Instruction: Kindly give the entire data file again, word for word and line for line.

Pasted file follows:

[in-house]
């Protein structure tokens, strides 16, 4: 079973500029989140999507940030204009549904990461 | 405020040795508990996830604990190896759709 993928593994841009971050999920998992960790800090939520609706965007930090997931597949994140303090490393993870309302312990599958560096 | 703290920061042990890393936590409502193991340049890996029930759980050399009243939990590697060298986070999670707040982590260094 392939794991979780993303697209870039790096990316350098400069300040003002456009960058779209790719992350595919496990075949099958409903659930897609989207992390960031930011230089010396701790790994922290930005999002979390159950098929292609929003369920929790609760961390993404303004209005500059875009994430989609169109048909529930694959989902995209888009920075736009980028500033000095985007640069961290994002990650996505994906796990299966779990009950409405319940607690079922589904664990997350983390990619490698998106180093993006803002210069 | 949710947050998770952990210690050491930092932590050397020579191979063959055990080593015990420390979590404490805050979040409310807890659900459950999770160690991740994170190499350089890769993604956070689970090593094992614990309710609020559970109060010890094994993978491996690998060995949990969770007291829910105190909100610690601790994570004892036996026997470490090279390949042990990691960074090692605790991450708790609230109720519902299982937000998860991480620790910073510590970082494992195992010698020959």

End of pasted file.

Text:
[in-house]
């Protein structure tokens, strides 16, 4: 079973500029989140999507940030204009549904990461 | 405020040795508990996830604990190896759709 993928593994841009971050999920998992960790800090939520609706965007930090997931597949994140303090490393993870309302312990599958560096 | 703290920061042990890393936590409502193991340049890996029930759980050399009243939990590697060298986070999670707040982590260094 392939794991979780993303697209870039790096990316350098400069300040003002456009960058779209790719992350595919496990075949099958409903659930897609989207992390960031930011230089010396701790790994922290930005999002979390159950098929292609929003369920929790609760961390993404303004209005500059875009994430989609169109048909529930694959989902995209888009920075736009980028500033000095985007640069961290994002990650996505994906796990299966779990009950409405319940607690079922589904664990997350983390990619490698998106180093993006803002210069 | 949710947050998770952990210690050491930092932590050397020579191979063959055990080593015990420390979590404490805050979040409310807890659900459950999770160690991740994170190499350089890769993604956070689970090593094992614990309710609020559970109060010890094994993978491996690998060995949990969770007291829910105190909100610690601790994570004892036996026997470490090279390949042990990691960074090692605790991450708790609230109720519902299982937000998860991480620790910073510590970082494992195992010698020959």